Gregory Ciotti at Unbounce gives a great example of this idea in his post on how research can affect the way we write copy. He captures the essence of his entire topic in the second sentence, leaving no doubt in the readers’ mind about whether reading the post will be beneficial or not.
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3: Give Your Readers Reasons WhyWritten or spoken, few words are more persuasive than the word because. In her book Mindfulness, social psychologist Ellen Langer clearly demonstrated that people are more likely to comply to a request if they’re given a reason via the word because. Even if the reason is redundant or doesn’t make sense!
Another persuasive word to work into your copy is imagine – asking your readers to imagine their desired outcome is a safe alternative to asking them to take action. It’s make-believe, so their inner gatekeeper (the voice in our head suspicious of others’ motives) won’t be inclined to object. And getting your prospects to imagine themselves in happy situations is a powerful influencer.
At Enchanting Marketing, Henneke shows us how to master this element with the words ‘because’ and ‘picture’ right in the introduction of her post (picture being a synonym of imagine). She first suggests we may be making a mistake in our web writing, then gets us to picture a client clicking where we want them to and finally shows us ‘why’ we’re making the mistake – with the word because.
You can’t help but continue reading, and for web content, that’s a big deal because, as Henneke says, you are writing for people who probably aren’t going to read what you write. People don’t read articles all the way through online like they do in print.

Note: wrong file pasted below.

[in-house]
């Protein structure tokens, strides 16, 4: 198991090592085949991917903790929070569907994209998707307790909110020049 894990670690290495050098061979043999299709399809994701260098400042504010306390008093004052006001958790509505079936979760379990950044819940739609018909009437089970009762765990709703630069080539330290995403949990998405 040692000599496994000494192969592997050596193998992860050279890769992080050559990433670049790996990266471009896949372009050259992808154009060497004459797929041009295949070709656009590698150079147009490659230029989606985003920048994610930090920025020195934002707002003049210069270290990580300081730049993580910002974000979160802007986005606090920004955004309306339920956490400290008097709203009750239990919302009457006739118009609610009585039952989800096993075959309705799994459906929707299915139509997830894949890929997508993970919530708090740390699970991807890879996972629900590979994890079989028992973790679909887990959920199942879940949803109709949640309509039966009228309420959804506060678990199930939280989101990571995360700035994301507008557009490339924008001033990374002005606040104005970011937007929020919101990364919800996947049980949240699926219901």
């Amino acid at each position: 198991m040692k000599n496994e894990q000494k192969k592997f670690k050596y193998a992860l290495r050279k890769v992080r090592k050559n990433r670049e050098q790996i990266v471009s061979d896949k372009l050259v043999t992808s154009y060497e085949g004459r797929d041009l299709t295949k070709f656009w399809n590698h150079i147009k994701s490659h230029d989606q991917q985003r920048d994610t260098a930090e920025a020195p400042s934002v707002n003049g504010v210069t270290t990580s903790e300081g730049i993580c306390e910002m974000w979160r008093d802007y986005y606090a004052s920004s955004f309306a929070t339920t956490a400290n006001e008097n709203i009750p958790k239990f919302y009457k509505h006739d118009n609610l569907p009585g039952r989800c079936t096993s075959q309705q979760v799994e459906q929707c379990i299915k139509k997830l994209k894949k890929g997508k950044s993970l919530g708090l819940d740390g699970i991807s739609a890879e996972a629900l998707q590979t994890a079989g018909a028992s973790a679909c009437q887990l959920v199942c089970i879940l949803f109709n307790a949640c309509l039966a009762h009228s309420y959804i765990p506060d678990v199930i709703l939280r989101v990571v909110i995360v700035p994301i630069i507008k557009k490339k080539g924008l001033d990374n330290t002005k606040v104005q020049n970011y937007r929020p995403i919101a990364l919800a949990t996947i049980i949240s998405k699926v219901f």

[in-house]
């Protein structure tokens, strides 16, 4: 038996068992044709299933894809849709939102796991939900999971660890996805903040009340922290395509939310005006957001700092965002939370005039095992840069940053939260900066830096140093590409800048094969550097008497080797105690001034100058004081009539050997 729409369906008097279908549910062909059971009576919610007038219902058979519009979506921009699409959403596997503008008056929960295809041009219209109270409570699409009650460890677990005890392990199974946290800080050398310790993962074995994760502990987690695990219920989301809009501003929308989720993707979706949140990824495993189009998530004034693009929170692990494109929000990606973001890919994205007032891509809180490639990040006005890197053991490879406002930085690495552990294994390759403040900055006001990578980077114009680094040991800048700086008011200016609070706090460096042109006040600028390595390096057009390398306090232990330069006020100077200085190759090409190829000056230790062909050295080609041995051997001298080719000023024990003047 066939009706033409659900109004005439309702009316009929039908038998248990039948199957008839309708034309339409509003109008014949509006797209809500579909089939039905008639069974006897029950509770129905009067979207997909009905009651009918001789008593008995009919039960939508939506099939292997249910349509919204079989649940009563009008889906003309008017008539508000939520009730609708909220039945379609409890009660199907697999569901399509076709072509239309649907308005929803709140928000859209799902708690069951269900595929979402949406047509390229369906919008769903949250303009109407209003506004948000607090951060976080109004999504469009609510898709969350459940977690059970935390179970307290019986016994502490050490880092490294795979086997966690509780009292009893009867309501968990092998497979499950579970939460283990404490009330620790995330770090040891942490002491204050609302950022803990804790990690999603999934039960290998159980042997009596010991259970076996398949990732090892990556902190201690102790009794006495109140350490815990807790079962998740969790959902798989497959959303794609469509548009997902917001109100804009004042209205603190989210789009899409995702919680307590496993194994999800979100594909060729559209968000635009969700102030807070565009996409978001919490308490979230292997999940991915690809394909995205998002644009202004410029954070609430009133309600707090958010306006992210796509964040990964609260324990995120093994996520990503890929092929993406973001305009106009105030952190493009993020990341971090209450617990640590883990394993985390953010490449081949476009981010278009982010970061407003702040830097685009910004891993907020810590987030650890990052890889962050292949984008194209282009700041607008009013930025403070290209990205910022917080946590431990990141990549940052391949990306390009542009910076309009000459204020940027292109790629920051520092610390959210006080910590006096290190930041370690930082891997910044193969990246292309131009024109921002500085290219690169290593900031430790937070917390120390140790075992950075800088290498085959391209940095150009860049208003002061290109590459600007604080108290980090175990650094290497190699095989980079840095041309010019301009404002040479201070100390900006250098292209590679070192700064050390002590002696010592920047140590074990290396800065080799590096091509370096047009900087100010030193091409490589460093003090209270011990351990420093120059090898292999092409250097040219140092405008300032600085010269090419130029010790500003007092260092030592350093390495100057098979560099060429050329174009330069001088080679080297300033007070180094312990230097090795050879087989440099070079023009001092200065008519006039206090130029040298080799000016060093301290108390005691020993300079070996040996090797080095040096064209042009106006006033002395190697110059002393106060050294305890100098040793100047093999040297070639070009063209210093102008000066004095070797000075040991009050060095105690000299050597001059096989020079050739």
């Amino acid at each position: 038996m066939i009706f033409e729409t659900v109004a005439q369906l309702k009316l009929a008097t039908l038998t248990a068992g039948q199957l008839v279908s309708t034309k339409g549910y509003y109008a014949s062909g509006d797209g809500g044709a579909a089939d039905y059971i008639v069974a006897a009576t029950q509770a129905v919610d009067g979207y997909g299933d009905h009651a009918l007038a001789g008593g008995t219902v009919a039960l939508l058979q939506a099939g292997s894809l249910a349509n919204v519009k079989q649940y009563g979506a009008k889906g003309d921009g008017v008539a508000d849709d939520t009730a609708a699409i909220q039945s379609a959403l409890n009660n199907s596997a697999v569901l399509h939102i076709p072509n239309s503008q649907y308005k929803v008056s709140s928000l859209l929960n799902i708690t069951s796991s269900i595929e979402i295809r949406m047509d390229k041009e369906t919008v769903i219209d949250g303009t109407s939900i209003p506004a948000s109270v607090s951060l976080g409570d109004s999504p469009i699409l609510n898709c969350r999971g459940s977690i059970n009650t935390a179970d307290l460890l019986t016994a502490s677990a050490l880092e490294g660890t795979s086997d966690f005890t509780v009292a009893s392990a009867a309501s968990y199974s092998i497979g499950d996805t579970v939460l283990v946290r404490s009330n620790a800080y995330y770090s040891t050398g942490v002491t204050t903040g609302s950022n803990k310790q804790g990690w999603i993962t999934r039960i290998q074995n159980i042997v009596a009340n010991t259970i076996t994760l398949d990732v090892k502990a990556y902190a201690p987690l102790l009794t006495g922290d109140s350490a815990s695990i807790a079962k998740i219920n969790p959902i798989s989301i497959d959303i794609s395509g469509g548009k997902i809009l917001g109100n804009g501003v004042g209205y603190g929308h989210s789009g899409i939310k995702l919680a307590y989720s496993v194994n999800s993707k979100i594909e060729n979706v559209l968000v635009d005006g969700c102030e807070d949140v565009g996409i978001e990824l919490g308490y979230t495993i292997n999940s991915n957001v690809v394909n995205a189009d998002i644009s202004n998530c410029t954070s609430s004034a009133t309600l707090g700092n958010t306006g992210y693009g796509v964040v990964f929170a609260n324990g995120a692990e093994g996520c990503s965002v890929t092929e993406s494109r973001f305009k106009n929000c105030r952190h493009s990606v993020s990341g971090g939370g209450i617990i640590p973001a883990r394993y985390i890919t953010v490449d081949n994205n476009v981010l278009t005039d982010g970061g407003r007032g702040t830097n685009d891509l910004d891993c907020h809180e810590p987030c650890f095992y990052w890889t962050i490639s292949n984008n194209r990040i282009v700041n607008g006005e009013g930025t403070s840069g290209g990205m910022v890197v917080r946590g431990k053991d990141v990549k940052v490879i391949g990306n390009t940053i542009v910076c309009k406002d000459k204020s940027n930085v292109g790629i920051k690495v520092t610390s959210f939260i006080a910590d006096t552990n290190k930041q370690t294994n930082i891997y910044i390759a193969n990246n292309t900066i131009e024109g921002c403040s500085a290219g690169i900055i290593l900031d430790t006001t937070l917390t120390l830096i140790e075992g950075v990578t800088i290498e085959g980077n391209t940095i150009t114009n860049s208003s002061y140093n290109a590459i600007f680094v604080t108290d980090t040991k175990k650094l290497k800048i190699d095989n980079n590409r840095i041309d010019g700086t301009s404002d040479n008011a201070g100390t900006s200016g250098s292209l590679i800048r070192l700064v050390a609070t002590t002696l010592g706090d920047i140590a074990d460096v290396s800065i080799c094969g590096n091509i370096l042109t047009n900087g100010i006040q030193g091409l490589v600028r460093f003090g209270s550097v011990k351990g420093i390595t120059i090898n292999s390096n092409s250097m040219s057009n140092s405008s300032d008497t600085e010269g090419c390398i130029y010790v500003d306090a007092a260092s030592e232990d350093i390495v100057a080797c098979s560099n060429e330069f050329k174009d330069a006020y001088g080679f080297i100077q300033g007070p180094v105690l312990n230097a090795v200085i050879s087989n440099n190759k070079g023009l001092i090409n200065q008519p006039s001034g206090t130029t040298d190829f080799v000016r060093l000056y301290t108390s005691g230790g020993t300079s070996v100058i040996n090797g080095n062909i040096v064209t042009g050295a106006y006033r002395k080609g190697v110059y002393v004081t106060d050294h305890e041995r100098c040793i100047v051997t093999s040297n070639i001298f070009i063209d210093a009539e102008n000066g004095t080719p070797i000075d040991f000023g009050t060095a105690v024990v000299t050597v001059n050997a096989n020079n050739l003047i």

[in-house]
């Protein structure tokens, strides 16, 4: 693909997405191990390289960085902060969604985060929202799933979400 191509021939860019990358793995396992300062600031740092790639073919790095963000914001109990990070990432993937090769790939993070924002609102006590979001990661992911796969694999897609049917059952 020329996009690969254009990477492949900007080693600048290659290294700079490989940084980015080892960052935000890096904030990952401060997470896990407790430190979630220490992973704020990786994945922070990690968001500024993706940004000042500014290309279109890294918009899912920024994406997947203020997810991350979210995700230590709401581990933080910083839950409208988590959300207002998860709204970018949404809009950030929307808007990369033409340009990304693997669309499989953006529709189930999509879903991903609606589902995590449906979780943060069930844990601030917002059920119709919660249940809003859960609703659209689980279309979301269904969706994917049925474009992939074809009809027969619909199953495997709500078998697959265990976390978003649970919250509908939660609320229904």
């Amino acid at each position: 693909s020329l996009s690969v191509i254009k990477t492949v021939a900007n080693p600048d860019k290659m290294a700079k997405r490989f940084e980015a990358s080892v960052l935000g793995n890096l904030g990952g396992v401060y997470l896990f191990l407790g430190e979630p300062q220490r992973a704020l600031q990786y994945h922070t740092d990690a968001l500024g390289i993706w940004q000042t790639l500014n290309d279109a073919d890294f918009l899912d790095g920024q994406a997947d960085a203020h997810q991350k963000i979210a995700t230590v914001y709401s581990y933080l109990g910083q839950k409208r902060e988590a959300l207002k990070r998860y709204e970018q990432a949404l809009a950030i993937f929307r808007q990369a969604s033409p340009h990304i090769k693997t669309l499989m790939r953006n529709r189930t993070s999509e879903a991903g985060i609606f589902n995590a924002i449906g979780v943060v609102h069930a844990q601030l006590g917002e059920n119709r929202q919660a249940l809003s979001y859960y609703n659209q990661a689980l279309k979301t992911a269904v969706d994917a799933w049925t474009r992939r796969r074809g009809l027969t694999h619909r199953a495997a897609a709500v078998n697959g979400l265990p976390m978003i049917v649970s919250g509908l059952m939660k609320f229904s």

4: Benefits First, Then Features
This point may seem a bit counterintuitive, but only because you know your products or services so well – still, you need to remember that your prospects don’t. Keep in mind that they’re looking for specific outcomes.
It might help to think of the benefits as the outcome they desire, while the features are part of the solution to their problem. For example, “You can look like a supermodel in two weeks with our Magic Pills – no need for diets or exercise!” The benefit is looking like a supermodel in two weeks. The features are no dieting or exercising.
By succinctly outlining the benefits first, then the features, you’ll generate greater interest in your clients’ minds.
Brian Clark shows us how to successfully highlight benefits, and to differentiate between benefits and features, with the ‘forehead slap test’ in this great post on Copyblogger.
5: Write for Scanners
It’s important to remember that most online consumers are scanners first and readers second. To persuade your prospects actually to read your content, use some of these eye candy elements to draw them into your article:
- Headings and subheads, relevant and on topic